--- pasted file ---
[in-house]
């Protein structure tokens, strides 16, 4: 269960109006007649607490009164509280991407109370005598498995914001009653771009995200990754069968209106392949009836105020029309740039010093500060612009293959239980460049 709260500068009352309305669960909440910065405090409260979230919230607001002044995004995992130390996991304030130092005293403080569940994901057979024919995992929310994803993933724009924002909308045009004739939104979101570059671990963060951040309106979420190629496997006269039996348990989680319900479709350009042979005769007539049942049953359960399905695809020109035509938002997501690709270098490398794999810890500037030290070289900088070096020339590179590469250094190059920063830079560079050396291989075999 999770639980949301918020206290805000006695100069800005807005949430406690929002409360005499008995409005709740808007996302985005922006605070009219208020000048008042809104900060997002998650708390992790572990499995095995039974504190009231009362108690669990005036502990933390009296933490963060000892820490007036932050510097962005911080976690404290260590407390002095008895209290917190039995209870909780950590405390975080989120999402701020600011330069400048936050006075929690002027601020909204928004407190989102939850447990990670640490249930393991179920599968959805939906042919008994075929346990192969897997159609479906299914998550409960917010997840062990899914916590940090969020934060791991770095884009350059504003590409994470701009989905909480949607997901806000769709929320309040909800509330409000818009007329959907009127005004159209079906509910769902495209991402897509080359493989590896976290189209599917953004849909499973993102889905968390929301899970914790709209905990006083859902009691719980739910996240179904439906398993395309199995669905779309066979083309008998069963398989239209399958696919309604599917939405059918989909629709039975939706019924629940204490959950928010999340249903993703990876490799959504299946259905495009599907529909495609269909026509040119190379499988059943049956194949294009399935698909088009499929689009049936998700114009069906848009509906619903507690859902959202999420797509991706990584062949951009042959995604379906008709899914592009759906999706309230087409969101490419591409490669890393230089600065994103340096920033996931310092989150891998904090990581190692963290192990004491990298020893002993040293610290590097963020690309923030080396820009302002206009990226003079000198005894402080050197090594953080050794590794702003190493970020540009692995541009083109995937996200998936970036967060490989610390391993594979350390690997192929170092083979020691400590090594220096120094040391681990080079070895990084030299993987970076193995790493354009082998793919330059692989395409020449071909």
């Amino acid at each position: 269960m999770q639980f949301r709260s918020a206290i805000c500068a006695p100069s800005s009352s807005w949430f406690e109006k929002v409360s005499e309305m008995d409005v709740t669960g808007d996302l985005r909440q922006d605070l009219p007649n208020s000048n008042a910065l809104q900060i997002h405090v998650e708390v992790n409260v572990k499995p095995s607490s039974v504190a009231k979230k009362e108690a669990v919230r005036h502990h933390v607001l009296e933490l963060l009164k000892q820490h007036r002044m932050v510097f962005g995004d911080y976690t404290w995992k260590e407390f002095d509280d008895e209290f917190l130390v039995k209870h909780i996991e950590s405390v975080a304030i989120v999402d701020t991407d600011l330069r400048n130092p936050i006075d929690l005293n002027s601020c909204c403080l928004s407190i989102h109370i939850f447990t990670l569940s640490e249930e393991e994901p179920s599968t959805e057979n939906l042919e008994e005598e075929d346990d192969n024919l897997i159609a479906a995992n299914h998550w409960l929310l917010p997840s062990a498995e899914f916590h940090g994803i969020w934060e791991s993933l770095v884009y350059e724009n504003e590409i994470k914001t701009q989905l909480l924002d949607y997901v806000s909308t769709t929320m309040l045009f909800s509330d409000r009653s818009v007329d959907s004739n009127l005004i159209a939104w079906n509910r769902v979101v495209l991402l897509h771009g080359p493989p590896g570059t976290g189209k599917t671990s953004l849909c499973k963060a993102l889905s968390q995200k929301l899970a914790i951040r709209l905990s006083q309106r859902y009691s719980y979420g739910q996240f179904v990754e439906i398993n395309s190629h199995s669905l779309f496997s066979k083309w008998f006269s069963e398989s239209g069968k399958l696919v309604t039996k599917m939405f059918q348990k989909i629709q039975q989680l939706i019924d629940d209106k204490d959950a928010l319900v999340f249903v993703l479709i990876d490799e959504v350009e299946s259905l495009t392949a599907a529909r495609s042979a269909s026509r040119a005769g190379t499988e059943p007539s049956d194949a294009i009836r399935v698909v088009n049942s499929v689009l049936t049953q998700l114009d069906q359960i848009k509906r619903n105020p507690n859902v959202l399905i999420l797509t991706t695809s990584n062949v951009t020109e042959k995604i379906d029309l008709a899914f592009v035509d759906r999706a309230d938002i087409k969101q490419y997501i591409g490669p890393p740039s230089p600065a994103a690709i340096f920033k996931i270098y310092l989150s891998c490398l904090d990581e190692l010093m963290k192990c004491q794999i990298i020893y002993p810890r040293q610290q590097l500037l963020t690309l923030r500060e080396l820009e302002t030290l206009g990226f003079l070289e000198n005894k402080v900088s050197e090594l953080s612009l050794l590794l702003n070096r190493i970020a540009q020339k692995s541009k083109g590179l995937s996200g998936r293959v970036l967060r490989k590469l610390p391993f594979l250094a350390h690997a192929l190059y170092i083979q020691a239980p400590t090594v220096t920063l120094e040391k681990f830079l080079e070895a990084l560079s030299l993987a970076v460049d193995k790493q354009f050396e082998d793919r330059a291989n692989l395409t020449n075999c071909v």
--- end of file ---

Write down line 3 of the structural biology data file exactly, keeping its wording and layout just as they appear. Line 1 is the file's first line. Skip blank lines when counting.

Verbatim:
């Amino acid at each position: 269960m999770q639980f949301r709260s918020a206290i805000c500068a006695p100069s800005s009352s807005w949430f406690e109006k929002v409360s005499e309305m008995d409005v709740t669960g808007d996302l985005r909440q922006d605070l009219p007649n208020s000048n008042a910065l809104q900060i997002h405090v998650e708390v992790n409260v572990k499995p095995s607490s039974v504190a009231k979230k009362e108690a669990v919230r005036h502990h933390v607001l009296e933490l963060l009164k000892q820490h007036r002044m932050v510097f962005g995004d911080y976690t404290w995992k260590e407390f002095d509280d008895e209290f917190l130390v039995k209870h909780i996991e950590s405390v975080a304030i989120v999402d701020t991407d600011l330069r400048n130092p936050i006075d929690l005293n002027s601020c909204c403080l928004s407190i989102h109370i939850f447990t990670l569940s640490e249930e393991e994901p179920s599968t959805e057979n939906l042919e008994e005598e075929d346990d192969n024919l897997i159609a479906a995992n299914h998550w409960l929310l917010p997840s062990a498995e899914f916590h940090g994803i969020w934060e791991s993933l770095v884009y350059e724009n504003e590409i994470k914001t701009q989905l909480l924002d949607y997901v806000s909308t769709t929320m309040l045009f909800s509330d409000r009653s818009v007329d959907s004739n009127l005004i159209a939104w079906n509910r769902v979101v495209l991402l897509h771009g080359p493989p590896g570059t976290g189209k599917t671990s953004l849909c499973k963060a993102l889905s968390q995200k929301l899970a914790i951040r709209l905990s006083q309106r859902y009691s719980y979420g739910q996240f179904v990754e439906i398993n395309s190629h199995s669905l779309f496997s066979k083309w008998f006269s069963e398989s239209g069968k399958l696919v309604t039996k599917m939405f059918q348990k989909i629709q039975q989680l939706i019924d629940d209106k204490d959950a928010l319900v999340f249903v993703l479709i990876d490799e959504v350009e299946s259905l495009t392949a599907a529909r495609s042979a269909s026509r040119a005769g190379t499988e059943p007539s049956d194949a294009i009836r399935v698909v088009n049942s499929v689009l049936t049953q998700l114009d069906q359960i848009k509906r619903n105020p507690n859902v959202l399905i999420l797509t991706t695809s990584n062949v951009t020109e042959k995604i379906d029309l008709a899914f592009v035509d759906r999706a309230d938002i087409k969101q490419y997501i591409g490669p890393p740039s230089p600065a994103a690709i340096f920033k996931i270098y310092l989150s891998c490398l904090d990581e190692l010093m963290k192990c004491q794999i990298i020893y002993p810890r040293q610290q590097l500037l963020t690309l923030r500060e080396l820009e302002t030290l206009g990226f003079l070289e000198n005894k402080v900088s050197e090594l953080s612009l050794l590794l702003n070096r190493i970020a540009q020339k692995s541009k083109g590179l995937s996200g998936r293959v970036l967060r490989k590469l610390p391993f594979l250094a350390h690997a192929l190059y170092i083979q020691a239980p400590t090594v220096t920063l120094e040391k681990f830079l080079e070895a990084l560079s030299l993987a970076v460049d193995k790493q354009f050396e082998d793919r330059a291989n692989l395409t020449n075999c071909v």